Mariposa Grove is a sequoia grove located near Wawona, California, United States, in the southernmost part of Yosemite National Park. It is the largest grove of Giant Sequoias in the park, with several hundred mature examples of the tree. Two of its trees are among the 30 largest Giant Sequoias in the world. The grove closed from 2015 to 2017 for a restoration project.
The Giant Sequoia named Grizzly Giant is between probably 1900–2400 years old: the oldest tree in the grove. In 1932, park officials claimed it as the fifth largest (by volume) tree in the world, but other trees were subsequently found to be larger. It has a volume of 34,010 cubic feet (963 m3), and is counted as the 25th largest tree in the world. It is 210 feet (64 m) tall, and has a heavily buttressed base with a basal circumference of 28 m (92 ft) or a diameter of 30 feet (9.1 m); above the buttresses at 2.4 m above ground, the circumference is only 23 m. Grizzly Giant's first branch from the base is 2 m (6 ft) in diameter. Another tree, the Wawona Tree, had a tunnel cut through it in the nineteenth century that was wide enough for horse-drawn carriages and early automobiles to drive through. Weakened by the large opening at its base, the tree fell down in a storm in 1969.
Abraham Lincoln signed an Act of Congress on June 30, 1864 ceding Mariposa Grove and Yosemite Valley to the state of California. Criticism of stewardship over the land led to the state's returning the grove to federal control with the establishment of Yosemite National Park.
The Mariposa Grove Museum is listed on the National Register of Historic Places.
Some of the trees found in the grove that are worthy of special note are:
- The Fallen Monarch: A tree that fell more than three hundred years ago. Giant sequoias are resistant to decay, so their remains can linger for a long period of time if undisturbed.
- The Bachelor and Three Graces: A group of four trees, three of them growing very close together, with a fourth a little more distant. Their roots are so intertwined that if one of them were to fall, it would likely bring the others along with it.
- The Grizzly Giant: The oldest tree and second largest tree in the grove, with a volume of 34,010 cubic feet (963 m3)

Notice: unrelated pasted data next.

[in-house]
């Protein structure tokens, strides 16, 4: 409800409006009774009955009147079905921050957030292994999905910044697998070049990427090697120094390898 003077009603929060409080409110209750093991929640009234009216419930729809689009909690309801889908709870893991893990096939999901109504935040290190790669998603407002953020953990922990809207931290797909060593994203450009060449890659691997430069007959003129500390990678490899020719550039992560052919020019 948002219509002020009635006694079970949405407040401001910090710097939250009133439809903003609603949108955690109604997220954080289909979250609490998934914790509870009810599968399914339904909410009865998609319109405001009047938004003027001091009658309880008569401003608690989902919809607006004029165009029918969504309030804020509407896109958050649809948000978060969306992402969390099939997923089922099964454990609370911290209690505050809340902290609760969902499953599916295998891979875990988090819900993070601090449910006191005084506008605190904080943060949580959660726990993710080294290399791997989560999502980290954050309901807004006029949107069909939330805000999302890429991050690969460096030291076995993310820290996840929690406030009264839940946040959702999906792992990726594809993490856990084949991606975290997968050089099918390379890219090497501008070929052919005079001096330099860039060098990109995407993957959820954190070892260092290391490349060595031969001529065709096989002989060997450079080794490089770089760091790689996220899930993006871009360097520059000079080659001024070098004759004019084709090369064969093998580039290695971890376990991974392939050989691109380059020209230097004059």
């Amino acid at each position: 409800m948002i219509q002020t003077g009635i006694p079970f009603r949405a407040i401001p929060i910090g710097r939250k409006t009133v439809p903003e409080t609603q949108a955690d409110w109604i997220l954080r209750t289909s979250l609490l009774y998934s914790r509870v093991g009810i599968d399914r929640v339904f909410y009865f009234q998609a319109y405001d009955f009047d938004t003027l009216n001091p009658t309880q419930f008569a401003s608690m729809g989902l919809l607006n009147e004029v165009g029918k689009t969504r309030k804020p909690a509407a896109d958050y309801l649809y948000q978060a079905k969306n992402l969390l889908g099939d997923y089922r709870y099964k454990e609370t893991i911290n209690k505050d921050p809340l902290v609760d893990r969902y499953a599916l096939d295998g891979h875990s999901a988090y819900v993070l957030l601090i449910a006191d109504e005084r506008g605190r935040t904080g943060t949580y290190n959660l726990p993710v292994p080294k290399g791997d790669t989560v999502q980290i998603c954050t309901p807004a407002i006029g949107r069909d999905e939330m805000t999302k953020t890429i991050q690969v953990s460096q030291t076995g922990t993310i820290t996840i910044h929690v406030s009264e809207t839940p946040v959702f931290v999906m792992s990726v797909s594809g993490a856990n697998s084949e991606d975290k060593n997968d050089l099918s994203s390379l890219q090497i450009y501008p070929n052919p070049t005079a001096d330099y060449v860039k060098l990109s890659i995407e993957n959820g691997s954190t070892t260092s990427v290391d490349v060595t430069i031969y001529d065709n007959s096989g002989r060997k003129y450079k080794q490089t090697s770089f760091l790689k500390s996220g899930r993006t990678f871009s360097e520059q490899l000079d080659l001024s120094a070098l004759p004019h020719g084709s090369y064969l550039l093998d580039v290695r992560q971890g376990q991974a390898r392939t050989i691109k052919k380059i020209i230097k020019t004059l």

- The Washington tree: the largest tree in the grove, with a volume of 35,950 cubic feet (1,018 m3)
- The California Tunnel tree: Cut in 1895 to allow coaches to pass through it (and as a marketing scheme to attract visitors to the grove), this is the only living Giant sequoia tree with a tunnel in it since the fall of the Wawona Tunnel Tree in 1969.
- The Faithful Couple: A rare case in which two trees grew so close together that their trunks have fused together at the base.
- The Clothespin tree: Countless fires throughout the decades nearly severed this tree's trunk, creating a space in it large enough for a pick-up truck to drive through.
- The Telescope tree: A tree that has become completely hollow from repeated fires through the decades. Despite that, the tree is still living, as Giant Sequoias do not require a whole trunk to survive. It is possible to walk inside the tree and, from there, see the sky. This condition leaves the tree weakened and makes it more difficult for it to withstand strong winds. This tree (and the Clothespin Tree) could topple at any time.
- The Columbia tree: The tallest tree in the grove and in Yosemite National Park at 285 feet (87 m).
- The Galen Clark tree: Of historical importance, as it is said to be the first tree seen by Galen Clark when he entered the grove, and inspired his love for the Giant Sequoias and struggle for setting aside the land for preservation, a new concept in the mid-19th century.
- The Wawona Tunnel Tree: Renamed the "Fallen Tunnel Tree" after it toppled over during a snow storm in 1969. In 1881, this was the first tree to have a tunnel carved through its trunk. Its collapse is seen as a turning point in the preservation program in National Parks in the United States. So grave was the shock of the tree's collapse that the result was a greater awareness of the sensitivity of ecosystems, even for a living thing as massive as the Giant Sequoias.
- The Fallen Giant: It was one of the largest trees in the grove, until it fell in 1873.
- The Massachusetts tree: It was one of the most famous trees in the grove. It fell in 1927.
Mariposa Grove Museum
Mariposa Grove Museum
|Nearest city||Wawona, California|
|Area||1 acre (0.40 ha)|
|Architect||National Park Service|
|Architectural style||Rustic, Other|
|NRHP Reference #||78000381|
|Added to NRHP||December 1, 1978|
- Farquhar, Francis P. (1926). Place Names of the High Sierra. San Francisco: Sierra Club.
- Stephenson, Nathan L. (January 2002). "Estimated Ages of Some Large Giant Sequoias: General Sherman Keeps Getting Younger". Sierra Nature Notes. 2. Archived from the original on 2007-11-17.
- National Park Service (2010-07-09). "National Register Information System". National Register of Historic Places. National Park Service.
- Leslie Starr Hart (September 1975). "National Register of Historic Places Inventory/Nomination: Mariposa Grove Museum" (PDF). National Park Service. and accompanying two photos and a map
- Geology of U.S. Parklands: Fifth Edition, Eugene P. Kiver and David V. Harris (John Wiley & Sons; New York; 1999; page 227) ISBN 0-471-33218-6
|Wikimedia Commons has media related to Mariposa Grove.|
- Yosemite National Park travel guide from Wikivoyage
- Mariposa Grove of Giant Sequoias - Yosemite National Park
- Yosemite and the Mariposa Grove: A Preliminary Report, 1865, California State
- "Mariposa Grove", National Geographic Society
- Record from the 38th Congress, 1864 Act granting the grove to California
- Record from the 59th Congress, Act returning the grove to federal control
- Short radio episode Samoset about John Muir showing Ralph Waldo Emerson the Mariposa Grove, from The Life and Letters of John Muir, 1923. California Legacy Project.